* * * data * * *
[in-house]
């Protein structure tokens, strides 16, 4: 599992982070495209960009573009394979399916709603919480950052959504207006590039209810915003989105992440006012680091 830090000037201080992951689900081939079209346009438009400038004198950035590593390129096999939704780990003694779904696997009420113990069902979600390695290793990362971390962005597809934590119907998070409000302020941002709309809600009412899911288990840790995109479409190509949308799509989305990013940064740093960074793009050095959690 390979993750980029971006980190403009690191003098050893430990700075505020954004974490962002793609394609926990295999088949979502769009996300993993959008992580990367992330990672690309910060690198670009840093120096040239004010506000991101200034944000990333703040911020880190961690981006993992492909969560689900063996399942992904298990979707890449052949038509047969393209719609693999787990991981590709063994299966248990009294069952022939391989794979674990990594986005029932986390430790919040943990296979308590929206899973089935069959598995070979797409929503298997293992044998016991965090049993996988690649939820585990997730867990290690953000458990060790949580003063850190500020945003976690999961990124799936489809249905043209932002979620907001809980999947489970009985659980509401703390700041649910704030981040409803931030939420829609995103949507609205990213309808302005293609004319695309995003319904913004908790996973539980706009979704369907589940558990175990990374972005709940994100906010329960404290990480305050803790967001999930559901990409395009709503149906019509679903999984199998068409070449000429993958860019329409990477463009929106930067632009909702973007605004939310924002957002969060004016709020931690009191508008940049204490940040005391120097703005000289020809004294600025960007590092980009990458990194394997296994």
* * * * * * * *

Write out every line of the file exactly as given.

[in-house]
């Protein structure tokens, strides 16, 4: 599992982070495209960009573009394979399916709603919480950052959504207006590039209810915003989105992440006012680091 830090000037201080992951689900081939079209346009438009400038004198950035590593390129096999939704780990003694779904696997009420113990069902979600390695290793990362971390962005597809934590119907998070409000302020941002709309809600009412899911288990840790995109479409190509949308799509989305990013940064740093960074793009050095959690 390979993750980029971006980190403009690191003098050893430990700075505020954004974490962002793609394609926990295999088949979502769009996300993993959008992580990367992330990672690309910060690198670009840093120096040239004010506000991101200034944000990333703040911020880190961690981006993992492909969560689900063996399942992904298990979707890449052949038509047969393209719609693999787990991981590709063994299966248990009294069952022939391989794979674990990594986005029932986390430790919040943990296979308590929206899973089935069959598995070979797409929503298997293992044998016991965090049993996988690649939820585990997730867990290690953000458990060790949580003063850190500020945003976690999961990124799936489809249905043209932002979620907001809980999947489970009985659980509401703390700041649910704030981040409803931030939420829609995103949507609205990213309808302005293609004319695309995003319904913004908790996973539980706009979704369907589940558990175990990374972005709940994100906010329960404290990480305050803790967001999930559901990409395009709503149906019509679903999984199998068409070449000429993958860019329409990477463009929106930067632009909702973007605004939310924002957002969060004016709020931690009191508008940049204490940040005391120097703005000289020809004294600025960007590092980009990458990194394997296994």